What is showrooming?
I think there have been different interpretations of the meaning of the term. Some (including me) have taken it to mean the act of using mobiles to compare prices and check product details while shopping offline.
However, in this report and elsewhere, showrooming means to actively choose to buy online after carrying out such actions on mobile. These stats should be viewed in the light of this definition.
Some key stats from the report
- 3,000 consumers, classed as ‘m-shoppers’ who use mobiles in stores to assist their purchase decisions, were surveyed. These respondents were drawn from the UK, US and Canada.
- 74% of these m-shoppers are more than 29 years old. It’s not just a young man’s game.
A recent Econsultancy survey found that 40% of respondents had used their mobile while out shopping for reviews and price checking, which is actually a slight decline on the same survey in 2012.
Even so, the number of people showrooming is still twice as high as it was in 2011 (19%).
Have you used your mobile to compare prices and look at product reviews while out shopping?
Why people are showrooming
The results are interesting, though not so surprising. In times when economic conditions in all three countries are difficult, it’s no surprise that people will use all the tools they have to find the best deal.
So, lower prices online (69%) and free shipping online (47%) are obvious reasons for showrooming, while 27% seemingly have no intention of buying in store.
Reasons for showrooming
Why people decide not to showroom
This chart is perhaps more interesting, as it highlights the advantages that bricks and mortar retailers have over their online only competitors, primarily the desire to possess that product right away.
The top two answers are more or less the same thing and show the power of that ‘want it now’ mentality. Convenience is another, though that’s also an oft-cited reason to shop online.
Other things here offer potential for retailers, such as great customer service in-store (17%), a personal connection with staff (7%), and rewards (14%).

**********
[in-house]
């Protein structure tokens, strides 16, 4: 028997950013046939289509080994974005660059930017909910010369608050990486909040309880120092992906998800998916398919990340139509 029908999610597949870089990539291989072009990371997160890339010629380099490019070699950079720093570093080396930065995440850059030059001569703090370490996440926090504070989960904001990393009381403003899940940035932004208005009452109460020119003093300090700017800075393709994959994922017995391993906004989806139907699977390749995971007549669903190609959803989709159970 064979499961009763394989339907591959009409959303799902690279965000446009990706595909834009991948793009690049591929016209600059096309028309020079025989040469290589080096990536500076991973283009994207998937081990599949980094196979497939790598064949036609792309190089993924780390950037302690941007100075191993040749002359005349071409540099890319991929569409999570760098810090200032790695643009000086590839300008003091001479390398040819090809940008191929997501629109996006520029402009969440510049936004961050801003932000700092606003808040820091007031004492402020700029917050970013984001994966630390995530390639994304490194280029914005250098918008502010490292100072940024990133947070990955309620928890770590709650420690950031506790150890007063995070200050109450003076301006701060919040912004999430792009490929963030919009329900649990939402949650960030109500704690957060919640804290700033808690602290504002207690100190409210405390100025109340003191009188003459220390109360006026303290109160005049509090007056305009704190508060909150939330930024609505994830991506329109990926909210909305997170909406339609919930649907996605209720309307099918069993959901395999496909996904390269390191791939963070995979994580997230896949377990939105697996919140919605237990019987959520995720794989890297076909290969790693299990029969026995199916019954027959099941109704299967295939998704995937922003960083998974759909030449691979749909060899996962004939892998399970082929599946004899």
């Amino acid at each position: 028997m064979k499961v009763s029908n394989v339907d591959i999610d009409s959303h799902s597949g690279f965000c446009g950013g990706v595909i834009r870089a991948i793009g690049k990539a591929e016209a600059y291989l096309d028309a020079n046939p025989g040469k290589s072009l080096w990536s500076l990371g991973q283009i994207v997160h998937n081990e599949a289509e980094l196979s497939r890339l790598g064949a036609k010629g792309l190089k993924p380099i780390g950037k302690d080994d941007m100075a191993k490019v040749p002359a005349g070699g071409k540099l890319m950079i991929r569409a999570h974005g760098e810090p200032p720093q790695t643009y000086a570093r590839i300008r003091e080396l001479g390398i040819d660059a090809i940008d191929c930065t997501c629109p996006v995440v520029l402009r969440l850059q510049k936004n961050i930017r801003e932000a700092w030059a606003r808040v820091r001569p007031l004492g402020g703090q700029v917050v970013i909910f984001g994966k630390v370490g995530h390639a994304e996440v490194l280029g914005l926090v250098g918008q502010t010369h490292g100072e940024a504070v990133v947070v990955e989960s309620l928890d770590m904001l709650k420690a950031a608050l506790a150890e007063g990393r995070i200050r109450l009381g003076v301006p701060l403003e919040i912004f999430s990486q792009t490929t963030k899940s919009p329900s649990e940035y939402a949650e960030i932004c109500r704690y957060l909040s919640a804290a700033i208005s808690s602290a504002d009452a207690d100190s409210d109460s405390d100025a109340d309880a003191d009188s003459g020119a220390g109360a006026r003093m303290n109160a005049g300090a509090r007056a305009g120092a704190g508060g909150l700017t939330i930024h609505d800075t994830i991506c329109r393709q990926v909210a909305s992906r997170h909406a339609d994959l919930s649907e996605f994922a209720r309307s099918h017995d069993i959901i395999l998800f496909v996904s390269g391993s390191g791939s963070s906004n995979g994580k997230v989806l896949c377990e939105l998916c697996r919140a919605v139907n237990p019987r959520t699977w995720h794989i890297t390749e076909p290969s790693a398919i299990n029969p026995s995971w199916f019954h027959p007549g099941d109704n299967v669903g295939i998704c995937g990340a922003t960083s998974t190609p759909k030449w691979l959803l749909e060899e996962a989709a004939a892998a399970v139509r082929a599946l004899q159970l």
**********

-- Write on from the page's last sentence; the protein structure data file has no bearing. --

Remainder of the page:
Reasons not to showroom
What should retailers do?
There are a number of possible responses, one of which is that retailers should do as much as they can do provide an excellent in-store experience. Friendly staff providing one-to-one assistance, a great atmosphere, and the ability to get touchy-feely with products cannot easily be replicated online.
Clearly there’s also a portion that retailers can do little about, unless they want to get into a price war with Amazon, which isn’t a wise move, except perhaps for short-term promotions.
Here are some ways for retailers to respond:
Create digital shopping experiences
Where possible, retailers should embrace technology to connect with mobile shoppers, and create a ‘wow factor’ in stores.
For example, Nike’s interactive store uses motion-sensitive mirrors which display footage of local runners wearing products from the store as customers walk past them.
It also uses interactive touchscreens to allow customers to access further information about products and order online.
Of course, not all retailers can afford fancy tech like this, but they can use affordable technology to make in-store ordering easier, to provide more information about products, and things like staff equipped with iPods to help shoppers.
Launch apps and mobile sites
The chart below shows that other retailers’ websites are the main ‘tools’ for showrooming (75%) but this is closely followed by the retailer’s own website.
This represents a massive opportunity for retailers with mobile-optimised sites and apps. They can make it easier for ‘m-shoppers’ to interact with their site rather than a competitor’s.